# CSG

## CSG Operations

There are three binary csg operations which can construct extremely complex objects from very simple primitives: union ($\cup$), intersection ($\cap$) and subtraction (i.e. difference).

This diagram shows the basic idea:

The code for this in our system would look this this:

```
cyl = Cylinder(0.7)
cyl_cross = cyl ∪ leaf(cyl, Geometry.rotationd(90, 0, 0)) ∪ leaf(cyl, Geometry.rotationd(0, 90, 0))
cube = Cuboid(1.0, 1.0, 1.0)
sph = Sphere(1.3)
rounded_cube = cube ∩ sph
result = rounded_cube - cyl_cross
Vis.draw(result, numdivisions=100)
```

`OpticSim.leaf`

— Function`leaf(surf::ParametricSurface{T}, transform::Transform{T} = identitytransform(T)) -> CSGGenerator{T}`

Create a leaf node from a parametric surface with a given transform.

`Base.:∪`

— Function`∪(a::Union{CSGGenerator{T},ParametricSurface{T}}, b::Union{CSGGenerator{T},ParametricSurface{T}}) where {T<:Real}`

Create a binary node in the CSG tree representing a union between `a`

and `b`

.

`Base.:∩`

— Function`∩(a::Union{CSGGenerator{T},ParametricSurface{T}}, b::Union{CSGGenerator{T},ParametricSurface{T}}) where {T<:Real}`

Create a binary node in the CSG tree representing an intersection between `a`

and `b`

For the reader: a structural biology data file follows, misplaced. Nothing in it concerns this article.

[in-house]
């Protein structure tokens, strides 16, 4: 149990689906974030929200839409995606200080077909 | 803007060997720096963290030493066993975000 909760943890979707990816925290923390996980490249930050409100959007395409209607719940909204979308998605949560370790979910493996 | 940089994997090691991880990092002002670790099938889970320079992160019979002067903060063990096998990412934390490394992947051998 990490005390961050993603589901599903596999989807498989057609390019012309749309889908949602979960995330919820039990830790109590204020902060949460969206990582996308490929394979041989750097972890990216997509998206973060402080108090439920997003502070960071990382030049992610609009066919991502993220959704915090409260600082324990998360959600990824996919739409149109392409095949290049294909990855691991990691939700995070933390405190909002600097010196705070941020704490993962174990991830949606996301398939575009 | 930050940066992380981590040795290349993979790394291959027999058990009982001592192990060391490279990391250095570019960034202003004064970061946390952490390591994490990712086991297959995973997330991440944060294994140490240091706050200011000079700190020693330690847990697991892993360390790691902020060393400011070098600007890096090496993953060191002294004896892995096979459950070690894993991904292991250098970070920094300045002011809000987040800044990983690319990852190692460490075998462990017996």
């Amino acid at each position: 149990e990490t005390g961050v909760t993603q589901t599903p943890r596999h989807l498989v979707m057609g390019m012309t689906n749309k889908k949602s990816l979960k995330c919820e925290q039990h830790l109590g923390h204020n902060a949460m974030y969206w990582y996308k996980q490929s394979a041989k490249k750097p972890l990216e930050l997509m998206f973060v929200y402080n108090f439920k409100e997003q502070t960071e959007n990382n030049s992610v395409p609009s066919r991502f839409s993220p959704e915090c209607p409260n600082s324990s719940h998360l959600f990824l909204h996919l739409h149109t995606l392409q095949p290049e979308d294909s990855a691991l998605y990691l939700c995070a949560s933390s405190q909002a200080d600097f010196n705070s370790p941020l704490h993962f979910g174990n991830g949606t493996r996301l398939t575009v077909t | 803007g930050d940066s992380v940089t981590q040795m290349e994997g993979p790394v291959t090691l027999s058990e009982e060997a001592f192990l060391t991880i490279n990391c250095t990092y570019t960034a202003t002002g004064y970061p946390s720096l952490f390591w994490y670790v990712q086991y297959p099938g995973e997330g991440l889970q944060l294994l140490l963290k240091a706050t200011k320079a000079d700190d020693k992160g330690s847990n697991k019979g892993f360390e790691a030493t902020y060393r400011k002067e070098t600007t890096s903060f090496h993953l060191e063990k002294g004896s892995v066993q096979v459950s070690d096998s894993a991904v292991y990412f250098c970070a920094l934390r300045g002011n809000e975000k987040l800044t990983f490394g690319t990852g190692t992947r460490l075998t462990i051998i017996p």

.

`Base.:-`

— Function`-(a::Union{CSGGenerator{T},ParametricSurface{T}}, b::Union{CSGGenerator{T},ParametricSurface{T}}) where {T<:Real}`

Create a binary node in the CSG tree representing the difference of `a`

and `b`

, essentially `a - b`

.

## Pre-made CSG Shapes

There are also some shortcut methods available to create common CSG objects more easily:

`OpticSim.BoundedCylinder`

— Function`BoundedCylinder(radius::T, height::T; interface::NullOrFresnel{T} = nullinterface(T)) -> CSGGenerator{T}`

Create a cylinder with planar caps on both ends centred at `(0, 0, 0)`

with axis `(0, 0, 1)`

.

`OpticSim.Cuboid`

— Function`Cuboid(halfsizex::T, halfsizey::T, halfsizez::T; interface::NullOrFresnel{T} = nullinterface(T)) -> CSGGenerator{T}`

Create a cuboid centred at `(0, 0, 0)`

.

`OpticSim.HexagonalPrism`

— Function`HexagonalPrism(side_length::T, visheight::T = 2.0; interface::NullOrFresnel{T} = nullinterface(T)) -> CSGGenerator{T}`

Create an infinitely tall hexagonal prism with axis `(0, 0, 1)`